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Lindisfarne Landscapes: Geoarchaeological Approaches to Human-Environment Relations (IAP2-18-160)

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  • Full or part time
    Dr K Milek
  • Application Deadline
    No more applications being accepted
  • Competition Funded PhD Project (European/UK Students Only)
    Competition Funded PhD Project (European/UK Students Only)

Project Description

This is a CASE Project, involving a 6-month work placement with DigVentures.

(Durham University, Archaeology Department)

We invite applications for a CASE NERC IAPETUS 3.5 year fully-funded studentship in the Department of Archaeology, Durham University, to be supervised by Drs. Karen Milek and David Petts (Durham University, Archaeology Department), Dr. Lisa-Marie Shillito (Newcastle University, School of History, Classics and Archaeology), and Lisa Wescott Wilkins (DigVentures, CASE placement supervisor).

This project will use a novel suite of geoarchaeological methods to investigate the evolution of the landscape of the Holy Island of Lindisfarne from the start of the Holocene to the present, focussing especially on the reconstruction of the environment and land-use during the Anglo-Saxon and medieval periods. Holy Island (Lindisfarne) is a small tidal island on the Northumberland coast, in the north-east of England. It is best known as the site of a major Anglo-Saxon monastery founded in AD 635 by Oswald, King of Northumbria, and Aidan, a monk from Iona, which became a focus for the cult of St. Cuthbert until his relics were removed in AD 875. The island’s undefended monastery and sandy beaches also attracted Viking raiders, and the island is famous as the site of one of the earliest Viking attacks on Britain, in AD 793.

Since 2016, a new archaeological excavation project on the island, a partnership between DigVentures and Durham University, has focussed on the presumed locations of the Anglo-Saxon monastery and vallum. However, the wider landscape beyond the Anglo-Saxon monastery and the medieval priory and village remain poorly understood. The topography, character and dates of the soils buried by the sand dunes in the north and northwest parts of the island, the locations of settlements and field systems (other than Green Shiel), patterns of land use and soil improvement, and when and how The Lough was established and whether it was used by the monastic community for aquaculture, remain unknown. What is clear is that the landscape and open vegetation seen today is substantially different from those of the prehistoric and medieval periods, and has been significantly altered by post-medieval sand dune encroachment, the enclosure of fields in the early 1790s, and the expansion of the village in the 18th-19th century.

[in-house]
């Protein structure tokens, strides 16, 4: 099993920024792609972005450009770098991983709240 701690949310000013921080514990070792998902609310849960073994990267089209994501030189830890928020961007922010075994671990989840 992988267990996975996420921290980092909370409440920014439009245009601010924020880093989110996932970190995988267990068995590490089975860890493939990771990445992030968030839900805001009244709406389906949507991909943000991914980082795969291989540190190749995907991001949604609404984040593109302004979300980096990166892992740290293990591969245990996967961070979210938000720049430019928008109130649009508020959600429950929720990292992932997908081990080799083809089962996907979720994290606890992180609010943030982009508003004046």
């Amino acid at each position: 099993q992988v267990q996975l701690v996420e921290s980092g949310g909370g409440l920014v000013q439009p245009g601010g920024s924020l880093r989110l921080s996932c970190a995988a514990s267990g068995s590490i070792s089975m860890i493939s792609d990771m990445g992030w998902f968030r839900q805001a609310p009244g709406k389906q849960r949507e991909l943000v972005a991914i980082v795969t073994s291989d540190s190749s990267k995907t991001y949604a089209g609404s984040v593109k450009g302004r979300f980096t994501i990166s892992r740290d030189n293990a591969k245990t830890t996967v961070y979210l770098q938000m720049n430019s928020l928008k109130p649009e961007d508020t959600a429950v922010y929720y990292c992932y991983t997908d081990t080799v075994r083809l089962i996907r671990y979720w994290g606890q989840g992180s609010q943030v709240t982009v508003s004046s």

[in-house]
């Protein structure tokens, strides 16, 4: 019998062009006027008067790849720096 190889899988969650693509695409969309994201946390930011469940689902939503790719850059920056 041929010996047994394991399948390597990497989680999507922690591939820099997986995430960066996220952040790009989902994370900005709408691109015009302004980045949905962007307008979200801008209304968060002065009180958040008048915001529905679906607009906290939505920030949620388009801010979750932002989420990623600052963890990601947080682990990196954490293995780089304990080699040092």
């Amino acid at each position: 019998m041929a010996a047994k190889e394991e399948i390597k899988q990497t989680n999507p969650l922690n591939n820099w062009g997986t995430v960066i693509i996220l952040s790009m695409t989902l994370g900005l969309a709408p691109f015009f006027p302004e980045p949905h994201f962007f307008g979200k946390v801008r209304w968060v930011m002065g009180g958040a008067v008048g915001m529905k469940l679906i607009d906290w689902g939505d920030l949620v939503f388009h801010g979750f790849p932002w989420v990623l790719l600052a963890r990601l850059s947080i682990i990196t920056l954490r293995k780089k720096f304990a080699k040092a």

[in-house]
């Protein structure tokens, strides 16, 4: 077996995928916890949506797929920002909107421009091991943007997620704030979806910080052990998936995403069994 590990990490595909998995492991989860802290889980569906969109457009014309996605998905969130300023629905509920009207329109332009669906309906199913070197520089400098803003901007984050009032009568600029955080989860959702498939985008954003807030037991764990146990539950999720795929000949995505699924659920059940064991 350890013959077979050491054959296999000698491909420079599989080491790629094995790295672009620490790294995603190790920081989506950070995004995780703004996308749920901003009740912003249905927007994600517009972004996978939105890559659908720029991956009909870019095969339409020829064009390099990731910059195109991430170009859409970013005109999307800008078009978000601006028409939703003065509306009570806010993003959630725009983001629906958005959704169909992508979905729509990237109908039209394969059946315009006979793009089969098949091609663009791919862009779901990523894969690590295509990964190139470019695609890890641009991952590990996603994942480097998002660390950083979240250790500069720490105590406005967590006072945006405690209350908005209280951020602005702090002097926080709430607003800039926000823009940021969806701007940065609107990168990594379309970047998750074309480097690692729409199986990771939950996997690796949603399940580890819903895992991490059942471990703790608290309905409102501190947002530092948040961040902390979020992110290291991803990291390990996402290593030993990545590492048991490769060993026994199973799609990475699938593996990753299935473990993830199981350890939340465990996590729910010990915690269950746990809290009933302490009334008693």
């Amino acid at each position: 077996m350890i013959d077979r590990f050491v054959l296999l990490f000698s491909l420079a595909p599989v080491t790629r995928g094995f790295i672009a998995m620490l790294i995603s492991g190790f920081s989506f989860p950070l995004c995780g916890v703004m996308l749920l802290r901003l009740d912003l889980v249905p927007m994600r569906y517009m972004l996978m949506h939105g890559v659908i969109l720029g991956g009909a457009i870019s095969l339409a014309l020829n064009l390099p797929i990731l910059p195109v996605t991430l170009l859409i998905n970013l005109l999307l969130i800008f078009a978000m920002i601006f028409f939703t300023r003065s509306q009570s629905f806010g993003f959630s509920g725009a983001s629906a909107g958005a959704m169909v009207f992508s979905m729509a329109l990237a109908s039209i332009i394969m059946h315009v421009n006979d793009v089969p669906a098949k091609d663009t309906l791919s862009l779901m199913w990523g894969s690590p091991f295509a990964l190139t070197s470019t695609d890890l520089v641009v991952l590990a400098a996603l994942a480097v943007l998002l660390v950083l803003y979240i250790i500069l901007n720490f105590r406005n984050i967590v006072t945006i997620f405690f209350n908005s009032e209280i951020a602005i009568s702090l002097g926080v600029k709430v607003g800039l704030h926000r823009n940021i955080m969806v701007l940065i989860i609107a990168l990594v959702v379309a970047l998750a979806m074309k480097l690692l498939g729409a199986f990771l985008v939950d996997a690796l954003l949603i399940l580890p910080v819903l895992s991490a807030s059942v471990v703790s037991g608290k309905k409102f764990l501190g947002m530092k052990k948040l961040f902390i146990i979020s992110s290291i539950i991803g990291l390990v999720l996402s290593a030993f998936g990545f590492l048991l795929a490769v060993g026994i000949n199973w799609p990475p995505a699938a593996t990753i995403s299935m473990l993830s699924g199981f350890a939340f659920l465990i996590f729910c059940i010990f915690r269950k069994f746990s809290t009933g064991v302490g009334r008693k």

This PhD project forms an essential new component of the current investigations at Lindisfarne. Using soil survey and a novel suite of geoarchaeological methods, including soil micromorphology, multi-element analysis by XRF, magnetic susceptibility, and phytolith analysis, the PhD student will survey and analyse the surviving soil and sediment archive on Holy Island in order to model how the landscape has evolved over time, and the how it has been impacted by human settlement and land-use. The six-month placement with CASE Partner DigVentures will provide essential background information about Holy Island, and hands-on training in archaeological field and post-excavation research skills, and digital dissemination skills.

Further information about the project, eligibility and the application process can be found

All applications must be made by Friday 18th January 2019 at 4 pm (GMT), which is the public deadline for applications that will apply across all of the Partnership.

Funding Notes

Funding for: UK (full funding), EU (excludes maintenance grant)

Funding amount: Research and associated travel expenses, tuition fees, and a tax-free maintenance grant at the UK Research Council’s national rate, which is currently £14,553 per annum

Related Subjects

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